The Horse from the Black Loch by Patricia Leitch. This is a strange story where the supernatural meets the real world with no attempt at explanation – we must simply accept that there are mysteries in this world that will never be understood.  It’s a good read, it gallops along as a well-paced children’s adventure story rather than a full-on pony book.

My rating – 4/5 with the caveat that it’s more adventure than horsiness!

Josephine Pullein-Thompson’s Noel and Henry books; Six Ponies, Pony Club Team and The Radney Riding Club. This series follow the lives of a memorable cast of teenage characters over the course of a couple of summers.  Good fun, realistic characters and genuine horsiness throughout.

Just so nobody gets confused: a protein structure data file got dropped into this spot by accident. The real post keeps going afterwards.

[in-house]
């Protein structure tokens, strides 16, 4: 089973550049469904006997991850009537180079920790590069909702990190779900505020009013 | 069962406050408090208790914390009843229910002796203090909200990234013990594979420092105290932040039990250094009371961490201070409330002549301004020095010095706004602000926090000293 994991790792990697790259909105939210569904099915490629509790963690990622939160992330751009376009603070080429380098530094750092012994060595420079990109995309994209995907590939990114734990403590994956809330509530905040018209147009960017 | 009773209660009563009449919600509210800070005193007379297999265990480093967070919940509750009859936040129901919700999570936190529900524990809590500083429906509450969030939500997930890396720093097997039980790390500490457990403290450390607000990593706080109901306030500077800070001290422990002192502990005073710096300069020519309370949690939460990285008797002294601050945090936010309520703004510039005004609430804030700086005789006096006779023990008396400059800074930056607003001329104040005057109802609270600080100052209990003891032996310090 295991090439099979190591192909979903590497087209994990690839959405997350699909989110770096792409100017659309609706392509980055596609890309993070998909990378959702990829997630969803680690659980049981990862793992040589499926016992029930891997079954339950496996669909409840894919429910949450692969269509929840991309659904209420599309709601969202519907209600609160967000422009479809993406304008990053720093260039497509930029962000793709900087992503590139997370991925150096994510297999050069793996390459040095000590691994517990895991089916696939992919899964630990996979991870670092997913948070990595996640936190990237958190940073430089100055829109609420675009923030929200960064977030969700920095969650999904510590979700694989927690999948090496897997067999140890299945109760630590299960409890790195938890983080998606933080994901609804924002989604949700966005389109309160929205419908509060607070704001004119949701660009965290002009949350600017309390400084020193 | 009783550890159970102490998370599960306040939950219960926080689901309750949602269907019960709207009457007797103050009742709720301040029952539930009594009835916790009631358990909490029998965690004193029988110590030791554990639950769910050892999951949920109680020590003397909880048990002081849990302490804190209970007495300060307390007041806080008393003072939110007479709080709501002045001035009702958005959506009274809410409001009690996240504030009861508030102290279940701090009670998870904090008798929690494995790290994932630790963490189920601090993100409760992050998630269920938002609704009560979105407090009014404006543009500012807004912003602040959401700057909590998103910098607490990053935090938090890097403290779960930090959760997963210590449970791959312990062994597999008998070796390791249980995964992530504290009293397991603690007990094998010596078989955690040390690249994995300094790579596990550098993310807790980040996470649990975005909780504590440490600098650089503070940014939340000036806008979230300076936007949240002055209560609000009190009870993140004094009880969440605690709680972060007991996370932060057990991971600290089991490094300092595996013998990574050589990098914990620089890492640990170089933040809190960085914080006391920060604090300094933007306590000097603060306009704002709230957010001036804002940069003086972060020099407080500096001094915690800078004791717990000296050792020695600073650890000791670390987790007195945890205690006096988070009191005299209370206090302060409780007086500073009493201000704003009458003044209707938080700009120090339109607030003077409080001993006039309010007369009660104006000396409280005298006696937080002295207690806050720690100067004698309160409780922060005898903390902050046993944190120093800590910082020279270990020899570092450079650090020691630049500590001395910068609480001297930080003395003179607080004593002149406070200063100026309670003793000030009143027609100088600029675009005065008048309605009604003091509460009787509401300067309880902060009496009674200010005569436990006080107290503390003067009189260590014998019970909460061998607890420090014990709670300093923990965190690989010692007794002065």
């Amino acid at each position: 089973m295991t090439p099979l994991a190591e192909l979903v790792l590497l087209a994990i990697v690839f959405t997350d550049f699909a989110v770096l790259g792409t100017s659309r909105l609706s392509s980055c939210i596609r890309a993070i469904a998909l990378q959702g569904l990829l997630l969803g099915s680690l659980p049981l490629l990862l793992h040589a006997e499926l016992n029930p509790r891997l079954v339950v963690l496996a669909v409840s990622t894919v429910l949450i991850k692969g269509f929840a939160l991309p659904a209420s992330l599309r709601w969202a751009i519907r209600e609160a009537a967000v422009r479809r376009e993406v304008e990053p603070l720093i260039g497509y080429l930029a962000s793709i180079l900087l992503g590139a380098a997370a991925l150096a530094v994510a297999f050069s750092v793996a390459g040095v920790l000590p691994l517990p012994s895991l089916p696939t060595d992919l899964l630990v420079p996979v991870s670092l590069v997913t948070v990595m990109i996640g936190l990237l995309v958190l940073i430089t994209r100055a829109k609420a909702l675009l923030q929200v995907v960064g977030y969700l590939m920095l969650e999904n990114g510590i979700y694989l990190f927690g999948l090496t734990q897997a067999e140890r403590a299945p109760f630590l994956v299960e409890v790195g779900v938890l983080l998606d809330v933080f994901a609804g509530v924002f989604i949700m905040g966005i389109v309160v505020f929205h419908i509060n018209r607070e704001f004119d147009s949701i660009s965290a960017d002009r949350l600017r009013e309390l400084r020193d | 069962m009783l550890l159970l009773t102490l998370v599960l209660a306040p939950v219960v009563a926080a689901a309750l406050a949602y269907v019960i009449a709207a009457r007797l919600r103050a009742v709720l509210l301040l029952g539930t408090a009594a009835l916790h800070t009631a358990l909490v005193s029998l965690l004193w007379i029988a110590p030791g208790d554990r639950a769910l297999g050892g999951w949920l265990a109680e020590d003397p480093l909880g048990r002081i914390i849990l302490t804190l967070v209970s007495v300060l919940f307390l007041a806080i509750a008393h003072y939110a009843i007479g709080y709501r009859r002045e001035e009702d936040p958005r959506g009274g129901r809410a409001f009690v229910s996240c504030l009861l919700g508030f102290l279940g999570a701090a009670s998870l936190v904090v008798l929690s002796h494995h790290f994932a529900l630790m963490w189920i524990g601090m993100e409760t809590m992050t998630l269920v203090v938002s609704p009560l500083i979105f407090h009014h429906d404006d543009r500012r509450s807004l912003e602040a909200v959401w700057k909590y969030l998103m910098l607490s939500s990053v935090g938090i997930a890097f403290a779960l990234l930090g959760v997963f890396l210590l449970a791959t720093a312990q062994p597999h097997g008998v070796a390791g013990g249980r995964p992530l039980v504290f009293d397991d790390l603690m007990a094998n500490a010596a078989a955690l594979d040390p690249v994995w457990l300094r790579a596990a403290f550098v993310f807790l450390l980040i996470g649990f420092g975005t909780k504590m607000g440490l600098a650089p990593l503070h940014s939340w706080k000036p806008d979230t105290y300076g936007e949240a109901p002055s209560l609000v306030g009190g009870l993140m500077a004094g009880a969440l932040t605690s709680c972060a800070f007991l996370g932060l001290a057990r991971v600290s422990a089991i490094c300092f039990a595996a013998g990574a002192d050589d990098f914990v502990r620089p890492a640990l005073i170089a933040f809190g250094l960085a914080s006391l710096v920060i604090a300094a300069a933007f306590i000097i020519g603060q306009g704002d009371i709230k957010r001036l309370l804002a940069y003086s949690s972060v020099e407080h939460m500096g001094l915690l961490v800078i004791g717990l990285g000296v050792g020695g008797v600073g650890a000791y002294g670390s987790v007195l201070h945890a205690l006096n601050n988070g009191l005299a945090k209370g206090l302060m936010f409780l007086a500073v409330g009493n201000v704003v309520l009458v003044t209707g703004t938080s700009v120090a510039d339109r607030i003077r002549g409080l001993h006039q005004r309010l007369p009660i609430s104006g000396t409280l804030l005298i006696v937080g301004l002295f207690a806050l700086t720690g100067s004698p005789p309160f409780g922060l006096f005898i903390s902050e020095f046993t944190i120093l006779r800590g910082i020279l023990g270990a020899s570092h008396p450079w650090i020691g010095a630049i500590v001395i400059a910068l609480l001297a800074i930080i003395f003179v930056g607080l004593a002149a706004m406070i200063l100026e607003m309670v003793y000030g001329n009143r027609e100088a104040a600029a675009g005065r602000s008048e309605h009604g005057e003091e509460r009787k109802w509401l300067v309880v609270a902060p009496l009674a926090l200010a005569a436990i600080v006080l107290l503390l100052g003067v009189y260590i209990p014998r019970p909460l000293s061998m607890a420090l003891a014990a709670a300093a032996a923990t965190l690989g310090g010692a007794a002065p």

My rating – 5/5

I’m also half-way through Jane’s book, Heroines on Horseback, which is an in-depth study of the pony book as a genre, starting at the very beginning with Black Beauty and working up to the 1970s. It’s an academic read and not something I want to devour in one sitting. What I find is that most chapters evoke memories which have long been buried in my mind. It’s great as a trip down Nostalgia Lane, and it reaffirms my new-found determination to be unashamed by my choice of reading material. Ever again.

One final remark – there is a little part of me that is wondering if reading these old favourites is helping me to compensate for the fact that I’m no longer riding. I no longer pony-mad and pony-less, but there are times I long to be able to stomp through the woods with Flurry, my little bulldozer.

Happy gotcha day, Monsieur Mustache.